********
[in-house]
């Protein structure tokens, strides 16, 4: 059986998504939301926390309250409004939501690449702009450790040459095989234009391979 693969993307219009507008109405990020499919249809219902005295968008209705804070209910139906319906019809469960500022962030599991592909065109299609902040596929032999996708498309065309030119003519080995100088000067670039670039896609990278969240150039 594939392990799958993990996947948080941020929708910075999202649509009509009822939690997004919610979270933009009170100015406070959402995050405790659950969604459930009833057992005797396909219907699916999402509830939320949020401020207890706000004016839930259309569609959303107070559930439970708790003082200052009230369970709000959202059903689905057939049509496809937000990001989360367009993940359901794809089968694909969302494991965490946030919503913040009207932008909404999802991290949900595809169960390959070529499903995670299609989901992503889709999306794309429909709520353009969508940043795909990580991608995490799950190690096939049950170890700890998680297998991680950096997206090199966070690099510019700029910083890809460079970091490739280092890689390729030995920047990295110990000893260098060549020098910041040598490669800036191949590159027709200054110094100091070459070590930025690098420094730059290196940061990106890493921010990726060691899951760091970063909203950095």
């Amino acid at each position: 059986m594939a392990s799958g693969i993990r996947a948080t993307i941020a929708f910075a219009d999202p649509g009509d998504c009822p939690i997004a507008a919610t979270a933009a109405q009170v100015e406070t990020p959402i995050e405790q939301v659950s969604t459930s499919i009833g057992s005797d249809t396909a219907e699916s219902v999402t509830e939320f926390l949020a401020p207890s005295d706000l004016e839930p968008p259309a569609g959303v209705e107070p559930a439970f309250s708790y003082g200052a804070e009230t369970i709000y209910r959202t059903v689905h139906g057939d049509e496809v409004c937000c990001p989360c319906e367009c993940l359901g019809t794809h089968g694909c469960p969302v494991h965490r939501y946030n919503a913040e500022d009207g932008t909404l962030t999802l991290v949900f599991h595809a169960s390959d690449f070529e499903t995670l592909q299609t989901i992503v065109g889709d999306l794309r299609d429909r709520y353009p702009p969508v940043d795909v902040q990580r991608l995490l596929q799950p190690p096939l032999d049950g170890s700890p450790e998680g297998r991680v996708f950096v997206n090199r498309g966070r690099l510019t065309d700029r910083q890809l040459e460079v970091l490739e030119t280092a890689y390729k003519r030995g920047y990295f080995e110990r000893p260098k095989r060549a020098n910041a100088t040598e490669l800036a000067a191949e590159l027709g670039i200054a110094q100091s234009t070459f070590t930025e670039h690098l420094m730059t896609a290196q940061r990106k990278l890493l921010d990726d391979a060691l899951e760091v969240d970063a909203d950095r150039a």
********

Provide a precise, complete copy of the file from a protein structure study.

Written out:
[in-house]
């Protein structure tokens, strides 16, 4: 059986998504939301926390309250409004939501690449702009450790040459095989234009391979 693969993307219009507008109405990020499919249809219902005295968008209705804070209910139906319906019809469960500022962030599991592909065109299609902040596929032999996708498309065309030119003519080995100088000067670039670039896609990278969240150039 594939392990799958993990996947948080941020929708910075999202649509009509009822939690997004919610979270933009009170100015406070959402995050405790659950969604459930009833057992005797396909219907699916999402509830939320949020401020207890706000004016839930259309569609959303107070559930439970708790003082200052009230369970709000959202059903689905057939049509496809937000990001989360367009993940359901794809089968694909969302494991965490946030919503913040009207932008909404999802991290949900595809169960390959070529499903995670299609989901992503889709999306794309429909709520353009969508940043795909990580991608995490799950190690096939049950170890700890998680297998991680950096997206090199966070690099510019700029910083890809460079970091490739280092890689390729030995920047990295110990000893260098060549020098910041040598490669800036191949590159027709200054110094100091070459070590930025690098420094730059290196940061990106890493921010990726060691899951760091970063909203950095």
């Amino acid at each position: 059986m594939a392990s799958g693969i993990r996947a948080t993307i941020a929708f910075a219009d999202p649509g009509d998504c009822p939690i997004a507008a919610t979270a933009a109405q009170v100015e406070t990020p959402i995050e405790q939301v659950s969604t459930s499919i009833g057992s005797d249809t396909a219907e699916s219902v999402t509830e939320f926390l949020a401020p207890s005295d706000l004016e839930p968008p259309a569609g959303v209705e107070p559930a439970f309250s708790y003082g200052a804070e009230t369970i709000y209910r959202t059903v689905h139906g057939d049509e496809v409004c937000c990001p989360c319906e367009c993940l359901g019809t794809h089968g694909c469960p969302v494991h965490r939501y946030n919503a913040e500022d009207g932008t909404l962030t999802l991290v949900f599991h595809a169960s390959d690449f070529e499903t995670l592909q299609t989901i992503v065109g889709d999306l794309r299609d429909r709520y353009p702009p969508v940043d795909v902040q990580r991608l995490l596929q799950p190690p096939l032999d049950g170890s700890p450790e998680g297998r991680v996708f950096v997206n090199r498309g966070r690099l510019t065309d700029r910083q890809l040459e460079v970091l490739e030119t280092a890689y390729k003519r030995g920047y990295f080995e110990r000893p260098k095989r060549a020098n910041a100088t040598e490669l800036a000067a191949e590159l027709g670039i200054a110094q100091s234009t070459f070590t930025e670039h690098l420094m730059t896609a290196q940061r990106k990278l890493l921010d990726d391979a060691l899951e760091v969240d970063a909203d950095r150039a």